Sunday, February 19, 2012

The Academic Job Talk, Part 1

This post is part of the 'Academic Job Interview' series, and concerns what might be the most important part of the interview process, The Academic Job Talk.  Since this could go on for a while, I'm splitting The Academic Job Talk into two posts, one dealing with the presentation process generally, and another focusing on the content of the presentation.

For most interviews for tenure-track faculty positions, you can expect to have to give a talk about your research agenda. While there are some situations where you might also have to give a teaching demonstration, there probably are not many positions where the teaching demonstration would take the place of the job talk (at community colleges perhaps?).

These presentation can serve a number of purposes: 1) Proving that you can actually talk to a group of people (i.e., you can teach), 2) Proving you know what-the-hell you did in your own research (i.e., you're not just a parrot of your advisor/PI/etc.), 3) Proving you have a research agenda that is sustainable and interesting (i.e., you're not the one-idea-wonder), and 4) Proving you can answer questions about your research afterwards (i.e., you've spent more than 5 minutes thinking about your research).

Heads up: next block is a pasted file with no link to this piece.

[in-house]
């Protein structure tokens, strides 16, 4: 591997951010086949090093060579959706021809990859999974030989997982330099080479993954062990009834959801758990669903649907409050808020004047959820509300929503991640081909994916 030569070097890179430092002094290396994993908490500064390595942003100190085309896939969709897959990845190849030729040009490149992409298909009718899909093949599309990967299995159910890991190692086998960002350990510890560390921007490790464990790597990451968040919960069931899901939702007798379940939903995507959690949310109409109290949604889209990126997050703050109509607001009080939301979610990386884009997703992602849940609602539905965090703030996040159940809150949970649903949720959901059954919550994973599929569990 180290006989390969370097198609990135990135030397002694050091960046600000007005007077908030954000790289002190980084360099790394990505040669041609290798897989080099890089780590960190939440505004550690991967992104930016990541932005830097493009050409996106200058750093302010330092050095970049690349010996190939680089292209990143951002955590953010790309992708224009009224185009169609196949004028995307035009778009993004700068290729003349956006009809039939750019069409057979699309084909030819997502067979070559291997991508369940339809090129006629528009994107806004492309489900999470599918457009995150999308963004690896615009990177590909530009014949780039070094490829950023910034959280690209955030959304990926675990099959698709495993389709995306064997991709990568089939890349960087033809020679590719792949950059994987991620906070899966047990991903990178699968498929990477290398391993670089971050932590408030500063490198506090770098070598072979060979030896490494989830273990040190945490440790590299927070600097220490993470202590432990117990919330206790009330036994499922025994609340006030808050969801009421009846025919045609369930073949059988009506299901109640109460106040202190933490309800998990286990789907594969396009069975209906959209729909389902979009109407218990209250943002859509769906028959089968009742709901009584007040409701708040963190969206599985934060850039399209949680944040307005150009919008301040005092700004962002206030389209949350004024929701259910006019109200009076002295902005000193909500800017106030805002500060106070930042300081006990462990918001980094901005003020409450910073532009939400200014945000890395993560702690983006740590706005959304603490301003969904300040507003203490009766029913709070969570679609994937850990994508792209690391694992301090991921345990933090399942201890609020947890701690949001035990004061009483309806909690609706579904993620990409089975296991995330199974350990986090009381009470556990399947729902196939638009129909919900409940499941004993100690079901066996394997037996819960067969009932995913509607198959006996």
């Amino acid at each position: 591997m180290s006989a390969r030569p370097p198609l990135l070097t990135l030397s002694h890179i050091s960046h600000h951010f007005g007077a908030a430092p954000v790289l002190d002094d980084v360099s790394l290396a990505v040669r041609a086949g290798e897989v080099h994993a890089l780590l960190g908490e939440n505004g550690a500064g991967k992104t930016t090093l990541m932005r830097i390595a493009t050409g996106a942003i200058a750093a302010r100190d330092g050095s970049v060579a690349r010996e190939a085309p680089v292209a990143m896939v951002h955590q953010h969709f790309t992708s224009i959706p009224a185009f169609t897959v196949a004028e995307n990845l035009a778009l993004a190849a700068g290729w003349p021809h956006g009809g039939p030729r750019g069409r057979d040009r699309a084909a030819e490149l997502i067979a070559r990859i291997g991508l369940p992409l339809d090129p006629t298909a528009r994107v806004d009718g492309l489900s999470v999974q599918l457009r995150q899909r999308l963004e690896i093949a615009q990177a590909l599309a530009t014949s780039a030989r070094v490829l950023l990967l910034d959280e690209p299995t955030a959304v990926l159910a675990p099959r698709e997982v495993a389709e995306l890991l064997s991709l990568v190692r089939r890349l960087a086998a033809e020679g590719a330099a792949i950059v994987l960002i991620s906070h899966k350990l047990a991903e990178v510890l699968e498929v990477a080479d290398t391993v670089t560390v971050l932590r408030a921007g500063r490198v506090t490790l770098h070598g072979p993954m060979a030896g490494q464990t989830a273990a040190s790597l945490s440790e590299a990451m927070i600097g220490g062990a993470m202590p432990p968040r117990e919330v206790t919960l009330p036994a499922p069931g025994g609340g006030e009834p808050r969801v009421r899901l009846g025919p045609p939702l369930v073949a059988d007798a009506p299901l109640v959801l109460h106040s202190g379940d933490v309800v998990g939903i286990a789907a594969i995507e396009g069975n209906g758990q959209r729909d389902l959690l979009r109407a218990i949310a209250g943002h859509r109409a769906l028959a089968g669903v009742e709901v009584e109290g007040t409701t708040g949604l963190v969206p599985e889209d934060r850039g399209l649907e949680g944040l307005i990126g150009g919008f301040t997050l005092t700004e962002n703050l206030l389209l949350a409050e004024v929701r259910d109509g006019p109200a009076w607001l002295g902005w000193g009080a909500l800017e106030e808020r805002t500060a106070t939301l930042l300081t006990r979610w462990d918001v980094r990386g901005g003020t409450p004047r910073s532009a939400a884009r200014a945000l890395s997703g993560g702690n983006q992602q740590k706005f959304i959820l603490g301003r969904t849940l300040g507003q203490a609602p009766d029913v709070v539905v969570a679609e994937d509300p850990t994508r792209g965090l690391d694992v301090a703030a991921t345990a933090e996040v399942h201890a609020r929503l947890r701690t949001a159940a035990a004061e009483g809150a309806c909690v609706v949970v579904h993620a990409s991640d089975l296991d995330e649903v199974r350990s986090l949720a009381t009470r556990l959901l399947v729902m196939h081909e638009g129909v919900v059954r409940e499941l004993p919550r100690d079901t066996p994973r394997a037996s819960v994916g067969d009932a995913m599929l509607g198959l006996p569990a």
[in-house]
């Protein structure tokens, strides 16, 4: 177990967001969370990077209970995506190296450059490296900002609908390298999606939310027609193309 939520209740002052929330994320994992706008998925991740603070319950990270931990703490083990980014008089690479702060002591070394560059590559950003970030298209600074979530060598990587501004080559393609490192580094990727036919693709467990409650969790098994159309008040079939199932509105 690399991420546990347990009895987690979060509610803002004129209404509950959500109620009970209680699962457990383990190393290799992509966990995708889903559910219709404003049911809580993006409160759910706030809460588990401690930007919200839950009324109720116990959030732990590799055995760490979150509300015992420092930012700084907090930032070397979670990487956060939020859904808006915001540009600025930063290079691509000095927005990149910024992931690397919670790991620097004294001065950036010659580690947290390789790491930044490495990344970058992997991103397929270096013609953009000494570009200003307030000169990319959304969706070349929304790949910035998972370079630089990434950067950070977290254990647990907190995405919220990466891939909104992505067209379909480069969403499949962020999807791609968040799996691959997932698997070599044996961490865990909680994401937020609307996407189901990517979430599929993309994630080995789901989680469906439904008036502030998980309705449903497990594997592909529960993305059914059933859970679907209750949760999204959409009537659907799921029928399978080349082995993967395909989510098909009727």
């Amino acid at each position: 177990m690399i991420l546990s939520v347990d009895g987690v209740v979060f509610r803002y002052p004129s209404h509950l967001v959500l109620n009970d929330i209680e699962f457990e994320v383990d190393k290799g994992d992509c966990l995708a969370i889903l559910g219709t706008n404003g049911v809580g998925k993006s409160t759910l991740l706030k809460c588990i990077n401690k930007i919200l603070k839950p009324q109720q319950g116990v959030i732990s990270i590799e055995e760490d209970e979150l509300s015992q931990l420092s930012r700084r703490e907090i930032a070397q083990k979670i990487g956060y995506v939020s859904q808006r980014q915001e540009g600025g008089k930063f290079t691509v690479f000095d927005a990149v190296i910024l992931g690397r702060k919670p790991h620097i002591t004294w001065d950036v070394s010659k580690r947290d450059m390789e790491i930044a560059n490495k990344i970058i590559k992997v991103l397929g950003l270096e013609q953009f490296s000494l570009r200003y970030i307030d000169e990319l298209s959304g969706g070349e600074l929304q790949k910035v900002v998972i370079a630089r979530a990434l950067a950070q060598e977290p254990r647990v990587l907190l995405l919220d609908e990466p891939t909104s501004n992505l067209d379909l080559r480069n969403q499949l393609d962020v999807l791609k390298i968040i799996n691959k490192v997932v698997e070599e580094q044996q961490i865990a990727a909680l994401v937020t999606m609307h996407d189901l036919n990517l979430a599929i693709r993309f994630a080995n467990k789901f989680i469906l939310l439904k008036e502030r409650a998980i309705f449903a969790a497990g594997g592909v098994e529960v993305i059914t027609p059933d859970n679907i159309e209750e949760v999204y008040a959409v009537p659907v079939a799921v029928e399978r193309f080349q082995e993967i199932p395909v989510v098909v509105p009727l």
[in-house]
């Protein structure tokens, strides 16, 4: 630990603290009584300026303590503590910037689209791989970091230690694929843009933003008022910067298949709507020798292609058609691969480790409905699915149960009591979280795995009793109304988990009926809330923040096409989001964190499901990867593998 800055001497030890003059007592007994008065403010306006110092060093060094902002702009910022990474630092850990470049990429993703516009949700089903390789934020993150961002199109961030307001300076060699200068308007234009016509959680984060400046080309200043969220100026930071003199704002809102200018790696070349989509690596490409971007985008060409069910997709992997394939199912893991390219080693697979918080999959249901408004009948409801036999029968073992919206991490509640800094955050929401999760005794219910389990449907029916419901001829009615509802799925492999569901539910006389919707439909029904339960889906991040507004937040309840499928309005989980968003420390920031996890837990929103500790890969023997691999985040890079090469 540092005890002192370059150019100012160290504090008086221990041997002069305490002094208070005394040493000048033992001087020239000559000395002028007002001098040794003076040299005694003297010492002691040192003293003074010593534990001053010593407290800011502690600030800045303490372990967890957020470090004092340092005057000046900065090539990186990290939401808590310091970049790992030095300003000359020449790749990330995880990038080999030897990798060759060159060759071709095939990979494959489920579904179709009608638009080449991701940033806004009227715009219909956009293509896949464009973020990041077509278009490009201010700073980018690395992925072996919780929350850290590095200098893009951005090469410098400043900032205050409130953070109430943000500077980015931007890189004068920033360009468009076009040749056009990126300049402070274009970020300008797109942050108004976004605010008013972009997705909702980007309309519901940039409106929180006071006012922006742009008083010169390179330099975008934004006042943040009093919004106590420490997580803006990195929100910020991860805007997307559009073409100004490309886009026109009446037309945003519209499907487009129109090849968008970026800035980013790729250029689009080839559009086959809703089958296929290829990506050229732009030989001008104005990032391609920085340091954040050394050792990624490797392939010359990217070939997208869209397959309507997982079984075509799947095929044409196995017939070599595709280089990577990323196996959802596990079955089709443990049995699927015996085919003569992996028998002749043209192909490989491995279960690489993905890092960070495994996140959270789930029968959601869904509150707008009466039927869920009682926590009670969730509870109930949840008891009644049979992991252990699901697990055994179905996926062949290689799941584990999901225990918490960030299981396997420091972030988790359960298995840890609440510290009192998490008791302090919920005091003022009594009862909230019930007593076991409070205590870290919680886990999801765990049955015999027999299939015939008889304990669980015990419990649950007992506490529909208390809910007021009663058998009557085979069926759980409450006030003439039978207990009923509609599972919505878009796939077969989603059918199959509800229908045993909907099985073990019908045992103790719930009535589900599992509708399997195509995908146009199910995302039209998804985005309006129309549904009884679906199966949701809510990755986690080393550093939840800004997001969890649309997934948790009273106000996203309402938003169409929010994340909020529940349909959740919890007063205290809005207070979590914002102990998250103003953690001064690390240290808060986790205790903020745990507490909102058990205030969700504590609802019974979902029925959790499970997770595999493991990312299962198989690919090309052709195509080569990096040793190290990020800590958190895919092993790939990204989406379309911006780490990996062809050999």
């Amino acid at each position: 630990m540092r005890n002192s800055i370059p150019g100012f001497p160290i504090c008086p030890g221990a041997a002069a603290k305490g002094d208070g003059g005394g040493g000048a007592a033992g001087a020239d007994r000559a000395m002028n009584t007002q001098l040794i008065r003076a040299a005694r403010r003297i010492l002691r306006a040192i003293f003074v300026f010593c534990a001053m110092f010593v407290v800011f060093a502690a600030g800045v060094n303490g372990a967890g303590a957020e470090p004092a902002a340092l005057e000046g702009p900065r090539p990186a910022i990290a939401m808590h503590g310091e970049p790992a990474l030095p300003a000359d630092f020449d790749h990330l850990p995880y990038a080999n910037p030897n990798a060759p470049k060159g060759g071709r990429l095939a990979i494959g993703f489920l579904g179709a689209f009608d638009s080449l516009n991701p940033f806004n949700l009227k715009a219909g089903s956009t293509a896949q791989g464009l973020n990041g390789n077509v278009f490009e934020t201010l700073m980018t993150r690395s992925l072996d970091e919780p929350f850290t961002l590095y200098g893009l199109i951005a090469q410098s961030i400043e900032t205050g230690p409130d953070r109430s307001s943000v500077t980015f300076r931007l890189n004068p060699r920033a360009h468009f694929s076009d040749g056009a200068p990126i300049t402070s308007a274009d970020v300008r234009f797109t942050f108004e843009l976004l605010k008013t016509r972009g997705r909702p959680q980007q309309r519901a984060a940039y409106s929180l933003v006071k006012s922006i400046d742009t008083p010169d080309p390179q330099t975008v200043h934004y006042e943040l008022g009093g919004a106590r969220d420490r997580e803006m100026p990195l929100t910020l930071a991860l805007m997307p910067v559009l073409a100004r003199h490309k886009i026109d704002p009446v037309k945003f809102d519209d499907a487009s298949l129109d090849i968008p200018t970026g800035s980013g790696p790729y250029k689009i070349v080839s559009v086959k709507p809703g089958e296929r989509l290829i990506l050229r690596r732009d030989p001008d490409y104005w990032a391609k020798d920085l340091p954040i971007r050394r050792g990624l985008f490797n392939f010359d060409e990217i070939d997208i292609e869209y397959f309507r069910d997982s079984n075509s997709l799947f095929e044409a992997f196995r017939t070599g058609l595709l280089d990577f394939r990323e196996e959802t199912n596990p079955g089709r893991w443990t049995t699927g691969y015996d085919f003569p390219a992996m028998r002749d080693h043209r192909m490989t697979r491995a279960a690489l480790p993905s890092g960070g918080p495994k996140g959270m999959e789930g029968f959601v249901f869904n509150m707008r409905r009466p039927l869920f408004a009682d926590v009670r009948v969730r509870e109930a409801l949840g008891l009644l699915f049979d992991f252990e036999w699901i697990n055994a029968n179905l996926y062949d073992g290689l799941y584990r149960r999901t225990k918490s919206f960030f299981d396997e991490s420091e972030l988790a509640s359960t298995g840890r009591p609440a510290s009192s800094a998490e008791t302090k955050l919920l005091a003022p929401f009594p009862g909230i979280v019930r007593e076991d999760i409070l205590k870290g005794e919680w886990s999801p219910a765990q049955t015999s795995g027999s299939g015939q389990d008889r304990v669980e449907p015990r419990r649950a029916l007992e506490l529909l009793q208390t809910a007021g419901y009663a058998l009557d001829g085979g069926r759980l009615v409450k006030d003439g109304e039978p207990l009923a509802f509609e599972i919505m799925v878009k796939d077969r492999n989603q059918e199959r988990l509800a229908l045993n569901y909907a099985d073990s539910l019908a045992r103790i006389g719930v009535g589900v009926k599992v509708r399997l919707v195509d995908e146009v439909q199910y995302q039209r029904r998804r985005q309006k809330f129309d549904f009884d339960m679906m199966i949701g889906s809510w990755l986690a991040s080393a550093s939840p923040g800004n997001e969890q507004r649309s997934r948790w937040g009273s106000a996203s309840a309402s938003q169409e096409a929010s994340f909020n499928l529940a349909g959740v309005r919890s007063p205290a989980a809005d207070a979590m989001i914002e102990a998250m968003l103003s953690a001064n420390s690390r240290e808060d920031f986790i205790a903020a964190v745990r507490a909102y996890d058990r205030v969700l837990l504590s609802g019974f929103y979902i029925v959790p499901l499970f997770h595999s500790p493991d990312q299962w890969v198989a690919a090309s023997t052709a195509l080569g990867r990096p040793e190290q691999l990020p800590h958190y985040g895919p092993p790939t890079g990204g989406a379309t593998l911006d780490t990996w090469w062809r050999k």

In any case, you want to have a job talk prepared well before you go on the actual interview. The standard seems to be to use a PowerPoint (PPT) Slideshow for your presentation, expecting a questions and answers period afterwards.  I know there are some new presentation software (softwares?) on the block that might be tempting to use instead of PPT. However, I would recommend against anything that won't splurt out a .ppt file unless you're positive you can use your own laptop in the presentation and you're willing to take the chance of technical difficulties.

Yeah, it's kinda like that.